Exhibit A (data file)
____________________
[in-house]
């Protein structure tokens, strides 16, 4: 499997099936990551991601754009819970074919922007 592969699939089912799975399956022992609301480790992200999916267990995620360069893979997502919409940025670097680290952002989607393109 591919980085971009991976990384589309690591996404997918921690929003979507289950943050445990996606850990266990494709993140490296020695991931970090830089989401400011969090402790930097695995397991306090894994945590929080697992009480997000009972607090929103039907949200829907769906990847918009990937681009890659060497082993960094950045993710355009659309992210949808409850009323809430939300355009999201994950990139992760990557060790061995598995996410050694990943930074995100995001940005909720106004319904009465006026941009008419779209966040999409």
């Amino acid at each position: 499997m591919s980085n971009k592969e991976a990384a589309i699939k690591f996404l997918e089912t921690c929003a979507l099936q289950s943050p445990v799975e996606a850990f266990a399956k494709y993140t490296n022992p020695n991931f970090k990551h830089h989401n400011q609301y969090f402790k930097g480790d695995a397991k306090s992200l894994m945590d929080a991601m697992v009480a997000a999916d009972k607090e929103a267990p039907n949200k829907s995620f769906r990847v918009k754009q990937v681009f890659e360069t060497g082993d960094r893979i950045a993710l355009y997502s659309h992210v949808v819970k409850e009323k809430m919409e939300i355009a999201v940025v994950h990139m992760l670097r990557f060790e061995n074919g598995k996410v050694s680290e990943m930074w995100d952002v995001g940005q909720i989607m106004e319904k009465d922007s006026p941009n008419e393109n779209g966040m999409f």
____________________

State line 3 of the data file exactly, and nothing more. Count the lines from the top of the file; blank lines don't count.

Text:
């Amino acid at each position: 499997m591919s980085n971009k592969e991976a990384a589309i699939k690591f996404l997918e089912t921690c929003a979507l099936q289950s943050p445990v799975e996606a850990f266990a399956k494709y993140t490296n022992p020695n991931f970090k990551h830089h989401n400011q609301y969090f402790k930097g480790d695995a397991k306090s992200l894994m945590d929080a991601m697992v009480a997000a999916d009972k607090e929103a267990p039907n949200k829907s995620f769906r990847v918009k754009q990937v681009f890659e360069t060497g082993d960094r893979i950045a993710l355009y997502s659309h992210v949808v819970k409850e009323k809430m919409e939300i355009a999201v940025v994950h990139m992760l670097r990557f060790e061995n074919g598995k996410v050694s680290e990943m930074w995100d952002v995001g940005q909720i989607m106004e319904k009465d922007s006026p941009n008419e393109n779209g966040m999409f």